May 16, 2002

Effects of interrupting precordial compressions on the calculated probability of defibrillation success during out-of-hospital cardiac arrest

Trygve EftestølPetter A Steen


Cardiopulmonary resuscitation (CPR) creates artifacts on the ECG and, with automated defibrillators, a pause in CPR is mandatory during rhythm analysis. The rate of return of spontaneous circulation (ROSC) is reduced with increased duration of this hands-off interval in rats. We analyzed whether similar hands-off intervals in humans with ventricular fibrillation causes changes in the ECG predicting a lower probability of ROSC. The probability of ROSC after a shock was continually determined from ECG signal characteristics for up to 20 seconds of 634 such hands-off intervals in patients with ventricular fibrillation. In hands-off intervals with an initially high (40% to 100%) or median (25% to 40%) probability for ROSC, the probability was gradually reduced with time to a median of 8% to 11% after 20 seconds (P<0.001). In episodes with a low initial probability (0% to 25%; median, 5%), there was no further reduction with time. The interval between discontinuation of chest compressions and delivery of a shock should be kept as short as possible.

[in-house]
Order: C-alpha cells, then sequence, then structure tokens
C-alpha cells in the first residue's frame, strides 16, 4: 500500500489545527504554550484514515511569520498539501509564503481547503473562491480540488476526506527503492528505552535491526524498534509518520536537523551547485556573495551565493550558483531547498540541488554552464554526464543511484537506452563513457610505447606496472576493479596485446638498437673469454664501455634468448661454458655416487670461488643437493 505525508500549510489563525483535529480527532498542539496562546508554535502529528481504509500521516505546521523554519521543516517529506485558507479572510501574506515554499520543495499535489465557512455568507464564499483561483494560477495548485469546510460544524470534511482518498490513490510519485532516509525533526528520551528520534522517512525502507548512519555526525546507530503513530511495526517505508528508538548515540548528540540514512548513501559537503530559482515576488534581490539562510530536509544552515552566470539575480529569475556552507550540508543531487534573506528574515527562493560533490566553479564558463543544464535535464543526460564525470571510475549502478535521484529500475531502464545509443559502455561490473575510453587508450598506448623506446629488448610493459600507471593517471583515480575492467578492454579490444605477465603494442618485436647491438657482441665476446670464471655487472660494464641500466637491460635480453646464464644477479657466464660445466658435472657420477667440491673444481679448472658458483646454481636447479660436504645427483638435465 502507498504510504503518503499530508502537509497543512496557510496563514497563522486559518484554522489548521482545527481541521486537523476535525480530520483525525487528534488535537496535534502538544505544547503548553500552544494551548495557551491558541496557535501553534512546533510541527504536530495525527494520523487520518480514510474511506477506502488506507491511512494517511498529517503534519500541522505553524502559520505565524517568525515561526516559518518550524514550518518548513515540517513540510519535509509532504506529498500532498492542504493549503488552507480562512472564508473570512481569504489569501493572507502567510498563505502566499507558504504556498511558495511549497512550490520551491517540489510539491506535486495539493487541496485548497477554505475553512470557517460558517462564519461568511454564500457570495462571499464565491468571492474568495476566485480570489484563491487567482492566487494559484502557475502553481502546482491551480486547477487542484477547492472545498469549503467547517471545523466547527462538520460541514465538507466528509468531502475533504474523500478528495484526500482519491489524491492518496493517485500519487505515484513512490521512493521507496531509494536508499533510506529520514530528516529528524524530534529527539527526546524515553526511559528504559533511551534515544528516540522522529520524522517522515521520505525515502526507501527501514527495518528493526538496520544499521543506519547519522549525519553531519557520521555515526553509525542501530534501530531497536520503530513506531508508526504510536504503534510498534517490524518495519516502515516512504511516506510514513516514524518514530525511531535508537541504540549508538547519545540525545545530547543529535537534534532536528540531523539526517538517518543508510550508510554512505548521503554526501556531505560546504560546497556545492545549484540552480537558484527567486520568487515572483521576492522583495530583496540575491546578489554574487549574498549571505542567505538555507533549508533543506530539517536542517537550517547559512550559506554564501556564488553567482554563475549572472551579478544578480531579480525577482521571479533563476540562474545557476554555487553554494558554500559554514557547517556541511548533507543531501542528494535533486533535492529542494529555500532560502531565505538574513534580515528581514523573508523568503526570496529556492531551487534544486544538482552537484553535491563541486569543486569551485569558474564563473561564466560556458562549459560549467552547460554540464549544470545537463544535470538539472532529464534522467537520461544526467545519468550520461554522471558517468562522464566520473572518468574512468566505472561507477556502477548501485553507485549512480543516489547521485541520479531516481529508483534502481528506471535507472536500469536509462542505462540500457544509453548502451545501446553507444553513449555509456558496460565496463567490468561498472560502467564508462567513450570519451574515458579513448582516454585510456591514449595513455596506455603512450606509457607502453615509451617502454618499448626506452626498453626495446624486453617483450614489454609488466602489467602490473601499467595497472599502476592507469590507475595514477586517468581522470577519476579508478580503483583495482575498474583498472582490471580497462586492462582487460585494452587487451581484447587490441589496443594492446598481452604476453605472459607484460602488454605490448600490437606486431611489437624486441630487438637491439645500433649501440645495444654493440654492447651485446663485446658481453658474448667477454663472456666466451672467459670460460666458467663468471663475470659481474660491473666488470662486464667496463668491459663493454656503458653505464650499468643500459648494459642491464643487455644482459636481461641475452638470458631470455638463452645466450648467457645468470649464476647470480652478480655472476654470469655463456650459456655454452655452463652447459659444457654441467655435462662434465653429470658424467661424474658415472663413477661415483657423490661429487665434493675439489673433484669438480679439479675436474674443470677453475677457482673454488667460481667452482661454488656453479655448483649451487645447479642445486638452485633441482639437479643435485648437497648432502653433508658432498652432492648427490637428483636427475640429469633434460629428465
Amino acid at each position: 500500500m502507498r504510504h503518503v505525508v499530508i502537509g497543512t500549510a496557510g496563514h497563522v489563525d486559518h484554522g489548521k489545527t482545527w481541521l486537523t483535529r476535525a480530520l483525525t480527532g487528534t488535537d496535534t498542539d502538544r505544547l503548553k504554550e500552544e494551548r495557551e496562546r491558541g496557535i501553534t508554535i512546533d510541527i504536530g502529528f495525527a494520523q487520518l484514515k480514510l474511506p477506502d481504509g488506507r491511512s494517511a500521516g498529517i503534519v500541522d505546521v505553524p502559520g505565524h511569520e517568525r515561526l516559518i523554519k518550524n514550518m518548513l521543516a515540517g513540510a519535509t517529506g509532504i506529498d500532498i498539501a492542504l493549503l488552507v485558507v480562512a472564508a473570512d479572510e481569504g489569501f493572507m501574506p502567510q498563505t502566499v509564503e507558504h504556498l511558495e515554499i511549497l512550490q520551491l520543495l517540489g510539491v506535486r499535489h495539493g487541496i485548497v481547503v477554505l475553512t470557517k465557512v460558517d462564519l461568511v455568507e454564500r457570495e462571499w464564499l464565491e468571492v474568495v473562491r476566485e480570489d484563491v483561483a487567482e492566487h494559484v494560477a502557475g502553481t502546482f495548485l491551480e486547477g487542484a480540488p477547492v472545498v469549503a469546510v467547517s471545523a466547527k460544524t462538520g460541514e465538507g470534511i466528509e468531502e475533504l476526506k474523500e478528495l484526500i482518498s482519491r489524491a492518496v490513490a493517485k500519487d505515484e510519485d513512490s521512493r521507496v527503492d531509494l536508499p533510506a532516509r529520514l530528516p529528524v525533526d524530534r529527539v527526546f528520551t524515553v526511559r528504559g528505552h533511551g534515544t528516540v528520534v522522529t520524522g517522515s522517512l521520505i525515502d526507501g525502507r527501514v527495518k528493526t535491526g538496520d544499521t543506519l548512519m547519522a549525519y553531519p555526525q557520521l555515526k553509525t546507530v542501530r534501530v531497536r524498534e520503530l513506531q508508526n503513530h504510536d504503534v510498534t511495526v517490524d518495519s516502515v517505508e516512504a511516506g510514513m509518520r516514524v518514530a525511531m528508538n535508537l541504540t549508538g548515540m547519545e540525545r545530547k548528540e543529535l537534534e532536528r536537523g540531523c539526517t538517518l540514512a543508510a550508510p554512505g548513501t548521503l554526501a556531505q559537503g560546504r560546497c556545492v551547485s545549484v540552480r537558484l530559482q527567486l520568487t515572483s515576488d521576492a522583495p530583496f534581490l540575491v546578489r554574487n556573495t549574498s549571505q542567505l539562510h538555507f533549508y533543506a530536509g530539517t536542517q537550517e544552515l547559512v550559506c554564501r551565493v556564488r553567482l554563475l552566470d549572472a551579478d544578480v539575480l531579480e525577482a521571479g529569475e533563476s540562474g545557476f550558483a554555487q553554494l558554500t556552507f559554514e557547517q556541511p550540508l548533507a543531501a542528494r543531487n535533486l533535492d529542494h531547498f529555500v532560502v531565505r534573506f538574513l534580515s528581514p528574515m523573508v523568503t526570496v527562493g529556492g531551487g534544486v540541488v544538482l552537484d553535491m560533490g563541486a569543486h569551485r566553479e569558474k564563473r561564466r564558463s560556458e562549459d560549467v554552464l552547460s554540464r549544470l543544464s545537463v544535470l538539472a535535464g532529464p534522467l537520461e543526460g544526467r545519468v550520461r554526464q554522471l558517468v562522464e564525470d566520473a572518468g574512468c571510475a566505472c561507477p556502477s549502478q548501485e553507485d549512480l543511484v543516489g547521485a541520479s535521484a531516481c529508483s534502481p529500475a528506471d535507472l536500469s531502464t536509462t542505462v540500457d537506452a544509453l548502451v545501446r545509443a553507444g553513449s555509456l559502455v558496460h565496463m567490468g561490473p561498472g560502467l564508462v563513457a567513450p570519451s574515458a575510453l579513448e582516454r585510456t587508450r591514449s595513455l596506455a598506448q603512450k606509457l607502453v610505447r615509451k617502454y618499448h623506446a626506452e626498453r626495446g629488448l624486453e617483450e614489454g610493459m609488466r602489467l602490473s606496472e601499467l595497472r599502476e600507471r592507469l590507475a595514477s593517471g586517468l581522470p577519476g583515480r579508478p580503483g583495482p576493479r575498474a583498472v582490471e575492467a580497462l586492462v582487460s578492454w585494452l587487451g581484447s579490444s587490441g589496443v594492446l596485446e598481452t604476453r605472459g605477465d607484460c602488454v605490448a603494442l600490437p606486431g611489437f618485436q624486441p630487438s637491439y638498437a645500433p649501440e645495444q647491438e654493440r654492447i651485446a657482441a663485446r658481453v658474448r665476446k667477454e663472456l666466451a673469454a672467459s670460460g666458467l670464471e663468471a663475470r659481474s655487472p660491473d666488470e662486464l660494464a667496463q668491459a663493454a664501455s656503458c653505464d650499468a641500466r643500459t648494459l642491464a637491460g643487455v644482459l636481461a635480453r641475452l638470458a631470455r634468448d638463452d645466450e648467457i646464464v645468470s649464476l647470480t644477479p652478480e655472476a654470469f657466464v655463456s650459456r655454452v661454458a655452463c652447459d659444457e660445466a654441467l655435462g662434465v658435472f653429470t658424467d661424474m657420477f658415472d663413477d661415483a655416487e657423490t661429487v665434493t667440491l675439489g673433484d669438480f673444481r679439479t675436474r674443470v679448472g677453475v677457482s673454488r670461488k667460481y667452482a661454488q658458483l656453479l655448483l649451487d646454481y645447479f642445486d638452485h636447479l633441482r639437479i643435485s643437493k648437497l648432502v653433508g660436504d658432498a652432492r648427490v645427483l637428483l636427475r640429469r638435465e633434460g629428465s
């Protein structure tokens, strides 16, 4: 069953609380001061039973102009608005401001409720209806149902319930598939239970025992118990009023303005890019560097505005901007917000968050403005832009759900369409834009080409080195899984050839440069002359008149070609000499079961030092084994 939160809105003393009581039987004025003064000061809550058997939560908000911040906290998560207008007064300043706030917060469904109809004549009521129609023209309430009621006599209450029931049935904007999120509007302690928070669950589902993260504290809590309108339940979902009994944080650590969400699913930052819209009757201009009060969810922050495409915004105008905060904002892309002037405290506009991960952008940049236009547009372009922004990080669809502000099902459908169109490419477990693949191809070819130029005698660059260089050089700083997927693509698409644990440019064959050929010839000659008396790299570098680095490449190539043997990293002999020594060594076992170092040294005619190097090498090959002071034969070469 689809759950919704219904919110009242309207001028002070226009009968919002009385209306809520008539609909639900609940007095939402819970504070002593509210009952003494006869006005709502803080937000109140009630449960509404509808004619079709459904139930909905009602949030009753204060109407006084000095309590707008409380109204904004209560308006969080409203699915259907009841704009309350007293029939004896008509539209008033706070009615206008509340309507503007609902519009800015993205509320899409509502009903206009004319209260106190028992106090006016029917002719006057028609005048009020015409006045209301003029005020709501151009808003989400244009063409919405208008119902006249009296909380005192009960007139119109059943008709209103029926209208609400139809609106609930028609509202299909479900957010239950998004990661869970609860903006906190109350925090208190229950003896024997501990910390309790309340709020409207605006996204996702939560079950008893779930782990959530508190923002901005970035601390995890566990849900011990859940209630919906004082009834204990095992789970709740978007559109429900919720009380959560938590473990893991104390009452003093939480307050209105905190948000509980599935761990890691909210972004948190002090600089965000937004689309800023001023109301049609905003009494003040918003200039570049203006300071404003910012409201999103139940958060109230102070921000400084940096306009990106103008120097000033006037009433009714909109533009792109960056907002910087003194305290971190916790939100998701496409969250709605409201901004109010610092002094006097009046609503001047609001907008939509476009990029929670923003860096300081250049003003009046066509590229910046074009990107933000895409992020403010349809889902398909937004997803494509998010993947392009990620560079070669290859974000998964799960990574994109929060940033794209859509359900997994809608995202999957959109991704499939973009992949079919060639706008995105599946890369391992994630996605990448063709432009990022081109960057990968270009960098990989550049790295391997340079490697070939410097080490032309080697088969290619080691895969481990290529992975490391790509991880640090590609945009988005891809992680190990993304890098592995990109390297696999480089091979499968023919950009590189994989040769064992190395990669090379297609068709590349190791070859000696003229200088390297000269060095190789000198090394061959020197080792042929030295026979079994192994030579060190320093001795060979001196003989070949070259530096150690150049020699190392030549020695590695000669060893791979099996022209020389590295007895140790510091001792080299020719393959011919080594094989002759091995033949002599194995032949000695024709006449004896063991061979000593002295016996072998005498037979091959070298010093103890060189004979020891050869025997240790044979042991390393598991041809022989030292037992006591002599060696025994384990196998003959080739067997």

Mentioned in this Paper

Clinical Prediction Rule
Ventricular Fibrillation
Emergency Care
Basic Cardiac Life Support
Morphologic Artifacts
Anterior Thoracic Region
Fourier Transform
Electroversion Therapy

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